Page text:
This installment of The Godfathers of Film briefly traces the origins of the 35 mm film, inarguably the best known and most commonly used film format to this day. Learn more about the early days of 35 mm films and the brilliant minds behind them after the jump!
Tracing the origins of 35 mm film brings us back to the days of renowned inventor Thomas Edison and his early motion picture device, the Kinetoscope.
In the late 1880’s, George Eastman finally perfected the first flexible films, made by coating dry-gelatino-bromide emulsion over clear nitrocellulose film base. As soon as flexible film became available, Edison quickly developed the kinetoscope, a device which utilized a film loop system designed for one-person viewing.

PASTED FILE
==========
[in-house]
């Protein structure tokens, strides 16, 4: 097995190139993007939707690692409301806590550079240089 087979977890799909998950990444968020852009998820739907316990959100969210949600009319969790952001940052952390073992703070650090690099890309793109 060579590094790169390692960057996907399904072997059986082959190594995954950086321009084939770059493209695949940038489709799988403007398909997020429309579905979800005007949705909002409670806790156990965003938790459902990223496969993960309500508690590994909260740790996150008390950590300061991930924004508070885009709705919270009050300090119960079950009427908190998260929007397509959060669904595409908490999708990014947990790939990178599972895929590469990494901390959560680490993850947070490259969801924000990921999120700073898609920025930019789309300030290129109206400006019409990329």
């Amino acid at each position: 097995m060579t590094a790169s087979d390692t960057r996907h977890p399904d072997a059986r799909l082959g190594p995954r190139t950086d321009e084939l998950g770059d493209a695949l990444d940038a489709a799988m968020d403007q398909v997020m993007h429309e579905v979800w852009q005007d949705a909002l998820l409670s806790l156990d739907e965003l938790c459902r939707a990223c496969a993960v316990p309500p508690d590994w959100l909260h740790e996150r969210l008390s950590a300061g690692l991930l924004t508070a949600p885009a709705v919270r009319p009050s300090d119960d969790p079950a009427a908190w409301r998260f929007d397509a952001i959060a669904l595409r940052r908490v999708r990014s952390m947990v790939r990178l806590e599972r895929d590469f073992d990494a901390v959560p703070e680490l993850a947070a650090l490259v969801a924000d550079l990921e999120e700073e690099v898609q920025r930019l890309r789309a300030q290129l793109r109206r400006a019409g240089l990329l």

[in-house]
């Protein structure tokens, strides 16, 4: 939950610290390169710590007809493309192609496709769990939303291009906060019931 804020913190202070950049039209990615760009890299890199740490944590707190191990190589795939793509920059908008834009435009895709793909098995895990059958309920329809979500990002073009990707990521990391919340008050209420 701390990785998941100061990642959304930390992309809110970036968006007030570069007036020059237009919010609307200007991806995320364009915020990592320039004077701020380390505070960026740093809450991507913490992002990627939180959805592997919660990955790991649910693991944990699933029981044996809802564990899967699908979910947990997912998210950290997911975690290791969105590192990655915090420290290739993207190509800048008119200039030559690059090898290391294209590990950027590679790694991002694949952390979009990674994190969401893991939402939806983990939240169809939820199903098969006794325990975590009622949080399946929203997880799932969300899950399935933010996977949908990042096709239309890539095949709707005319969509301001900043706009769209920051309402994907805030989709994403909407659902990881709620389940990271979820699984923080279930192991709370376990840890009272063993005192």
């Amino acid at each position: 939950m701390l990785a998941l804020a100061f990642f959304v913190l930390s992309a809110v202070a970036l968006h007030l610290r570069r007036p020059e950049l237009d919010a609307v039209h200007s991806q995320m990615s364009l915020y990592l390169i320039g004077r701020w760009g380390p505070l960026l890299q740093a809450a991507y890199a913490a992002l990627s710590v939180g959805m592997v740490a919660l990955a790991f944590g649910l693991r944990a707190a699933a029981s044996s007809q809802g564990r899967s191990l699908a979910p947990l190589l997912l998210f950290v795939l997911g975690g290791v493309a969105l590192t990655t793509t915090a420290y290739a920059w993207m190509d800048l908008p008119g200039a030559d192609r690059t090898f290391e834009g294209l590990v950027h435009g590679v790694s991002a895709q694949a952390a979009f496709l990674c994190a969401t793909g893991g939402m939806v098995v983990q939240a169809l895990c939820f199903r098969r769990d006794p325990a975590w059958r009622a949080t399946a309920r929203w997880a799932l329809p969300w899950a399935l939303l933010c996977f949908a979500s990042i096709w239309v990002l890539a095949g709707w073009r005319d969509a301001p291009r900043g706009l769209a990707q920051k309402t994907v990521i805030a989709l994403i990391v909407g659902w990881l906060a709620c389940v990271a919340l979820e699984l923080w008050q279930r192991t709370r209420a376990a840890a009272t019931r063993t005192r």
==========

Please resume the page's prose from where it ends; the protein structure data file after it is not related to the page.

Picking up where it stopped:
Edison obtained his films first from Eastman in 1892, then from Blair Camera Co. in New York beginning in 1893. The film stock supplied to Edison were initially sized 40 mm, which the inventor and his assistant, William Dickson, would trim to 34.925 mm film strips before adding the perforations. Later, in 1894 or 1895, Blair started supplying Edison with film stock that was cut to this specification. And so, the 35 mm film was born.
While this film stock innovation set the motion for cinema and filmmaking, 35 mm film eventually became the standard for still photography, and continues to be used widely to this day.
Stay tuned for the next installment to learn more interesting tidbits about different film formats!